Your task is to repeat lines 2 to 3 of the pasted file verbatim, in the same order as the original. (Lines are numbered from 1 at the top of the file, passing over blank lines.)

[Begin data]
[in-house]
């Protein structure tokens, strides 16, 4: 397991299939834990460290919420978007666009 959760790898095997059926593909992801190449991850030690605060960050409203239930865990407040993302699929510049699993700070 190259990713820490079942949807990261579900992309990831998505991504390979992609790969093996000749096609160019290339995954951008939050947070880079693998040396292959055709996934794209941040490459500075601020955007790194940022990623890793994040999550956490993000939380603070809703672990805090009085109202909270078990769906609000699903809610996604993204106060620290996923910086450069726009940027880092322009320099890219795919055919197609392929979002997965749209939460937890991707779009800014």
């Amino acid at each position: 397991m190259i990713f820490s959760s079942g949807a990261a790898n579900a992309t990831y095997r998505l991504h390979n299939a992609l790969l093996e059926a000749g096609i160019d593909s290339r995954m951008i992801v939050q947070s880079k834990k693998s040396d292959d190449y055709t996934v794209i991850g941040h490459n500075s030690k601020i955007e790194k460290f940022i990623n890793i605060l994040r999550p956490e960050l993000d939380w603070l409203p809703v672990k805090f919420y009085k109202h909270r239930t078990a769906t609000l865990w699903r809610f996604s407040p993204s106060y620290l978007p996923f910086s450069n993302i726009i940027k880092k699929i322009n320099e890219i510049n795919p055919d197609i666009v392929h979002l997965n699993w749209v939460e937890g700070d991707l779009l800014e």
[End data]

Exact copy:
């Protein structure tokens, strides 16, 4: 397991299939834990460290919420978007666009 959760790898095997059926593909992801190449991850030690605060960050409203239930865990407040993302699929510049699993700070 190259990713820490079942949807990261579900992309990831998505991504390979992609790969093996000749096609160019290339995954951008939050947070880079693998040396292959055709996934794209941040490459500075601020955007790194940022990623890793994040999550956490993000939380603070809703672990805090009085109202909270078990769906609000699903809610996604993204106060620290996923910086450069726009940027880092322009320099890219795919055919197609392929979002997965749209939460937890991707779009800014």
């Amino acid at each position: 397991m190259i990713f820490s959760s079942g949807a990261a790898n579900a992309t990831y095997r998505l991504h390979n299939a992609l790969l093996e059926a000749g096609i160019d593909s290339r995954m951008i992801v939050q947070s880079k834990k693998s040396d292959d190449y055709t996934v794209i991850g941040h490459n500075s030690k601020i955007e790194k460290f940022i990623n890793i605060l994040r999550p956490e960050l993000d939380w603070l409203p809703v672990k805090f919420y009085k109202h909270r239930t078990a769906t609000l865990w699903r809610f996604s407040p993204s106060y620290l978007p996923f910086s450069n993302i726009i940027k880092k699929i322009n320099e890219i510049n795919p055919d197609i666009v392929h979002l997965n699993w749209v939460e937890g700070d991707l779009l800014e």